Effective January 1, 2023, the base labor rate for all services (except sodablasting) is $160/hr. 100-Hour blocks of prepaid labor will be sold at the discouted rate of $150/hr. Projects that are already underway and those with deposits holding a spot in the backlog queue will be grandfathered in at their originally-quoted rate. See our "Ways to Pay" page (Company Menu) for more information.
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There's more than one way to skin a cat - and there's more than one way to strip a car or truck down in preparation for painting. There's always sanding - if you've got the muscle, stamina and lots of time. Then there's chemical stripping - which is messy and not always as effective as you might expect. There's always acid dipping, but will it compromise structural integrity? Then there's media blasting.

Media blasting comes in various forms - based primarily on the type of blasting media used. We've all heard of sandblasting (or "sand blasting"), but you rarely see actual sand used in professional media blasting because of the risk of silicosis. Instead, you see materials such as glass beads, ground glass, aluminum oxide, garnet, steel grit, walnut shells, etc. Well, there's a "new" media on the block. Good old baking soda has been found to be an excellent blasting media in situations where paint and other coatings need to be removed with minimal collateral damage to the underlying metal surface.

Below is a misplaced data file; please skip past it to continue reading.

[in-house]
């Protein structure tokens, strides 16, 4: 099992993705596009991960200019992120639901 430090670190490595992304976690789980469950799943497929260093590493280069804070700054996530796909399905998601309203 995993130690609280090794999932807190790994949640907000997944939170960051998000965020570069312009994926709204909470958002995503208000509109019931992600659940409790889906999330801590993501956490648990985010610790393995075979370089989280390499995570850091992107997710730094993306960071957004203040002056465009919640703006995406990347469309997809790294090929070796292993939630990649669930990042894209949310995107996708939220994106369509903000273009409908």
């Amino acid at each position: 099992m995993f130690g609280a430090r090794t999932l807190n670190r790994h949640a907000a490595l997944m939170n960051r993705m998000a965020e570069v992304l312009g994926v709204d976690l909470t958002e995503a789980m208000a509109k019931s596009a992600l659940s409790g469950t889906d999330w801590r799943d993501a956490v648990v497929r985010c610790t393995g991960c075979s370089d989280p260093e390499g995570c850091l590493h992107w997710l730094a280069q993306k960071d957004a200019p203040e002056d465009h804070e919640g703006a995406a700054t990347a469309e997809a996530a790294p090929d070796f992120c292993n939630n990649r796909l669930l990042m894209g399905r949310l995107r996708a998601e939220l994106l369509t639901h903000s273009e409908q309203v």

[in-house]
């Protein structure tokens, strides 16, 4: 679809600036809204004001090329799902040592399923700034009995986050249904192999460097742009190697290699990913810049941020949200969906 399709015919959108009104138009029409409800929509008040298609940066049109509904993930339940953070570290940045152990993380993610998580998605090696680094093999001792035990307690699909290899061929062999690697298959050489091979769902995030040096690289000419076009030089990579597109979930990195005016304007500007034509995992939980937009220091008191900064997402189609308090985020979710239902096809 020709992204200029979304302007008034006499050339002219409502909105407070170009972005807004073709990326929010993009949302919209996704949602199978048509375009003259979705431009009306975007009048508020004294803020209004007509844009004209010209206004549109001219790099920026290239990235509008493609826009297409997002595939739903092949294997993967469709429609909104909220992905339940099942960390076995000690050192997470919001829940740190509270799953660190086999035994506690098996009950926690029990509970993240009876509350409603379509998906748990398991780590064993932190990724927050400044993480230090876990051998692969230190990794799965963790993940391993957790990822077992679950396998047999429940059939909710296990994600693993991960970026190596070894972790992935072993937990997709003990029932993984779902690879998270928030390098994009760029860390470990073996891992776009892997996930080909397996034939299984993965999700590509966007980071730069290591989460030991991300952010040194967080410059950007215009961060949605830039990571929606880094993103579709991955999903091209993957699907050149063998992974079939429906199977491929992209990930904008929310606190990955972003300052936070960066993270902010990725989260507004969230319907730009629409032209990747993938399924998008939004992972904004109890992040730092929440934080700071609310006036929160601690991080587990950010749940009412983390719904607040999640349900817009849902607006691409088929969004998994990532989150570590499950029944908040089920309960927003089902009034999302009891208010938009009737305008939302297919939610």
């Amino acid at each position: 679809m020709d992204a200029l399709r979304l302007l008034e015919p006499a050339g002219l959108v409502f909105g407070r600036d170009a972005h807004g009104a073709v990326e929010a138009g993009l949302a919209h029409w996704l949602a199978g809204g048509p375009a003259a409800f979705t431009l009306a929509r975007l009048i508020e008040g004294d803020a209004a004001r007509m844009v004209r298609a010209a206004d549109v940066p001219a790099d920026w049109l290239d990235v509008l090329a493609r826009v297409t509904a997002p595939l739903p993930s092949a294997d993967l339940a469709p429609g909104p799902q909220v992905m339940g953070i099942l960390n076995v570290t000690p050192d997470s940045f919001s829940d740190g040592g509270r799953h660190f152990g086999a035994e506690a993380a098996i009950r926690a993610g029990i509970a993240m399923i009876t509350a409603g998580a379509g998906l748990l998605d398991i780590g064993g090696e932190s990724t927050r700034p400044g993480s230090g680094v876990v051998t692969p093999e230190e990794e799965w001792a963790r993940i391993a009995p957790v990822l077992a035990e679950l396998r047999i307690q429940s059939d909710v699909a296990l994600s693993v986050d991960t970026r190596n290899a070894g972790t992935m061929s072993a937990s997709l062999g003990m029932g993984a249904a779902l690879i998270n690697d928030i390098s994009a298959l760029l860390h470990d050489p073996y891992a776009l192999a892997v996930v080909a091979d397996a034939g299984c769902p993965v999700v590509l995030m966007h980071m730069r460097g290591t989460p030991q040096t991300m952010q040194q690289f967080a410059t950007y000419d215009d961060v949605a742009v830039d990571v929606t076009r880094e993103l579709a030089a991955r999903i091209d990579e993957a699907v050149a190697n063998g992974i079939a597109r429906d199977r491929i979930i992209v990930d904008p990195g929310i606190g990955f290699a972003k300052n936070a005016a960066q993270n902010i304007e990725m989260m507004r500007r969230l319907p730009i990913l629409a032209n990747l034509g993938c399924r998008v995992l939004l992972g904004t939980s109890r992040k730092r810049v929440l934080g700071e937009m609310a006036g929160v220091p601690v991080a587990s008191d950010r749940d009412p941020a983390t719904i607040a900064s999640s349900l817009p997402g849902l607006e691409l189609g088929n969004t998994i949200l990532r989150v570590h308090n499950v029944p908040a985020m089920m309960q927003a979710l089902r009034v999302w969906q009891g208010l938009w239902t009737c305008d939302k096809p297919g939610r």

Here's a brief rundown on just some of the common uses for soda blasting:

  • Removes Paint From
    • Metal
    • Masonry
    • Fiberglass
    • Glass
  • Removes Graffiti
  • Removes Grease
  • Cleans Tile/Rocks/Concrete
  • Cleans Soot
  • Strips Pools Clean Prior to Repainting

There are several advantages to sodablasting over other methods of stripping:

  • Will Not Damage Glass
  • Will Not damage Chrome
  • Removes Paint from Fiberglass
  • Non-Toxic
  • Non-Hazardous
  • Water Soluble
  • No Etching
  • No Pitting
  • No Warping
  • Neutralizes Surface Rust

Midlife Classics' mobile media blasting rig was manufactured by Stripco and we are an authorized Stripco contractor. However, our particular rig is a unique Stripco product in that it is the only multi-media blasting rig that Stripco has produced. What this means is that we can use pretty much any blasting media that any other service would use in addition to baking soda (sodium bicarbonate).

The advantage to auto restorers is that we can go over the entire car with baking soda to remove paint and general grease and grime. Then we can go over the rusted areas with more aggressive media to remove all traces of rust without subjecting the entire car to the collateral damage that results from using such aggressive media.